No they bloody can't ask him to leave! I hope they haven't hinted at that? They can apply for extra funding and get the Early Years Area SENCo involved. They should put him on Early Years Action (EYA plus if a SALT is involved) and draw up an individual education plan (IEP) to ensure he has the same access to the curriculum as everyone else. The IEP should be SMART with achievable, measurable etc targets and interventions to ensure he meets those targets. You should bevinvolved in drawing them up and can put in strategies such as getting his attention before giving instructions and using simple language etc.

Find out about requesting Statutory Assessment for a Statement of SEN. The SEN code of practice link here has all the details. If your DS needs more support than is being offered a Statement will define his needs and support he requires and is a legally enforceable document.

You are just at the beginning of this journey. I hope you are looking after yourself as well. You will get lots of good advice on here. smile

EllenJaneisnotmyname Sat 30-Jul-11 21:15:20

Ha, I crossed with the other two as well!

zzzzz Sat 30-Jul-11 21:16:18

Can I ask if it makes a difference if the school is private rather than state?

weakestlink Sat 30-Jul-11 21:17:42

Oh TotalChaos thank you for your reply. That's exactly how I feel. So grateful that they will take him for a few hours each morning I think I can't push it by asking them to give him special treatment as well!
They have made me feel that DS is naughty and that it's my fault sad We had no problems in the 2-3 class but the preschool is in a different building with different staff.
I do worry a bit though becuase on Friday they said that he was strongly objecting to having his nappy changed so they were just waiting for me to arrive and do it (with newborn in sling hmm )
They have referred him to the Portage Inclusion Service but they are off for the summer hols now I think.

EllenJaneisnotmyname Sat 30-Jul-11 21:21:09

Zzzzz, private nurseries have the same access to Early Years at the LA as state ones. TBH, most nursery/playgroup places are private, so that's how it's set up. Different with private schools, though.

weakestlink Sat 30-Jul-11 21:24:10

Oh gosh lots of replies.

None of these action plans etc have ever been mentioned to me by the nursery?! SALT are involved and he goes every 4 months for a review - he's been too young / not enough communication to do any actual "therapy" thus far though.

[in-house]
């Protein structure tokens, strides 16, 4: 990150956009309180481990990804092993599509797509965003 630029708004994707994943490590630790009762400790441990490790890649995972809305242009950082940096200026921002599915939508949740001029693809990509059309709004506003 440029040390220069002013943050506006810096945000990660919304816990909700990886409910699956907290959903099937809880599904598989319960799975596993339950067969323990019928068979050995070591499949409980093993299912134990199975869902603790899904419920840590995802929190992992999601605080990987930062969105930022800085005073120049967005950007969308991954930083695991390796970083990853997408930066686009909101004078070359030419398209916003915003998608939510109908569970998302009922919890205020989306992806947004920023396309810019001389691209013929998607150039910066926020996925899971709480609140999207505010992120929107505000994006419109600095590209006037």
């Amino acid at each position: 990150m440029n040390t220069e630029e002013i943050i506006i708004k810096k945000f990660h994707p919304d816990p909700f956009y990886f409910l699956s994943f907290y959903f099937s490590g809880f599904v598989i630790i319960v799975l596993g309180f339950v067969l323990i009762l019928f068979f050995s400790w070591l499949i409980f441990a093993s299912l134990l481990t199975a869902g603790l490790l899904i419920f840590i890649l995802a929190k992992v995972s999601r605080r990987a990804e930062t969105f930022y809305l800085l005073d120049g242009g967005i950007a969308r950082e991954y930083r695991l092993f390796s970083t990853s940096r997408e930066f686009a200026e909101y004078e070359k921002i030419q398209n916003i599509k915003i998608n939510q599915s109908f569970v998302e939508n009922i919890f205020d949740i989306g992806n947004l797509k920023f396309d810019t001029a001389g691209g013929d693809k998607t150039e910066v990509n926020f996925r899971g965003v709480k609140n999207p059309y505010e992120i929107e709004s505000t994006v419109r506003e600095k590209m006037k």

I have also had to abandon potty training as the staff have not been very supportive and hinted that they were "spending half the morning in the toilet" although I find him quite good at home with it and have only had 1 or 2 accidents.

weakestlink Sat 30-Jul-11 21:24:38

It's a private nursery.

TotalChaos Sat 30-Jul-11 21:32:06

yes, we ran into problems at that age as well, they deliberately kept him in 2-3 class until over 3.5 (supposedly he was objecting to being put in a different class but the one time I personally escorted him to the 3-4 class he was perfectly happy hmm. TBH I would be asking around at different nurseries, including school ones, they sound as if they can't be arsed. Put a separate thread on here re:SALT and what you can do - it's v. common for NHS SALT to be limited to assess/advise these days unfortunately, but you can try pushing for more, or at least find out more about what to work on at home with your DS.

EllenJaneisnotmyname Sat 30-Jul-11 21:32:54

Weakestlink, private or not they are bound by the Equality Act and have to make reasonable adjustments for your DS. If you are otherwise happy with the nursery, get in there and become a 'Pain in the Arse.' Every nursery has to have a SENCo (Special Educational Needs Coordinator) whose job is to ensure that DC with SEN are getting the support they need.

EllenJaneisnotmyname Sat 30-Jul-11 21:41:12

Oops crossed with Total. Should have said, if you're not happy with the nursery, shop around and find somewhere more inclusive.

Can I recommend a great book, Hanen "More than Words" to help communication with DC with ASD? Link here They do a non ASD specific version called "It takes two to talk" as well, but if you suspect ASD, the first will be better. May be too much to think about in one go, but the summer holidays are going to delay things and the Hanen books (recommended by my SALT) will give you a headstart.